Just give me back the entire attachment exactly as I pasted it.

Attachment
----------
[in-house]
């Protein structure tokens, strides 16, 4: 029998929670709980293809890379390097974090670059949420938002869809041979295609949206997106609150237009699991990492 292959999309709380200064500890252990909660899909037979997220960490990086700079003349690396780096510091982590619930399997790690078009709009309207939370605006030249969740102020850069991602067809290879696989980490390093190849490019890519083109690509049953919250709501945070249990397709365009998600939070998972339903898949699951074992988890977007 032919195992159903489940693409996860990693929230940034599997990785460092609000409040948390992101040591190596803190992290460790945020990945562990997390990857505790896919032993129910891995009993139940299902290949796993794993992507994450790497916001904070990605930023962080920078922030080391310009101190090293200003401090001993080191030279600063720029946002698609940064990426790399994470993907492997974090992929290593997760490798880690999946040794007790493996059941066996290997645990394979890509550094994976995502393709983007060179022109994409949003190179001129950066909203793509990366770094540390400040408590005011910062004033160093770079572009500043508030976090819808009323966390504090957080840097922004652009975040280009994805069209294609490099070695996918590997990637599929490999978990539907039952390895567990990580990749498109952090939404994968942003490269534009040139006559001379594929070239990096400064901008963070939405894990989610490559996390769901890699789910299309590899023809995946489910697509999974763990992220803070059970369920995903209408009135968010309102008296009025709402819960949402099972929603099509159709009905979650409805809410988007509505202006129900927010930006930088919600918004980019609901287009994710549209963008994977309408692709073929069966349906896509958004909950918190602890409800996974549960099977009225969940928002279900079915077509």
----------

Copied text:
[in-house]
């Protein structure tokens, strides 16, 4: 029998929670709980293809890379390097974090670059949420938002869809041979295609949206997106609150237009699991990492 292959999309709380200064500890252990909660899909037979997220960490990086700079003349690396780096510091982590619930399997790690078009709009309207939370605006030249969740102020850069991602067809290879696989980490390093190849490019890519083109690509049953919250709501945070249990397709365009998600939070998972339903898949699951074992988890977007 032919195992159903489940693409996860990693929230940034599997990785460092609000409040948390992101040591190596803190992290460790945020990945562990997390990857505790896919032993129910891995009993139940299902290949796993794993992507994450790497916001904070990605930023962080920078922030080391310009101190090293200003401090001993080191030279600063720029946002698609940064990426790399994470993907492997974090992929290593997760490798880690999946040794007790493996059941066996290997645990394979890509550094994976995502393709983007060179022109994409949003190179001129950066909203793509990366770094540390400040408590005011910062004033160093770079572009500043508030976090819808009323966390504090957080840097922004652009975040280009994805069209294609490099070695996918590997990637599929490999978990539907039952390895567990990580990749498109952090939404994968942003490269534009040139006559001379594929070239990096400064901008963070939405894990989610490559996390769901890699789910299309590899023809995946489910697509999974763990992220803070059970369920995903209408009135968010309102008296009025709402819960949402099972929603099509159709009905979650409805809410988007509505202006129900927010930006930088919600918004980019609901287009994710549209963008994977309408692709073929069966349906896509958004909950918190602890409800996974549960099977009225969940928002279900079915077509």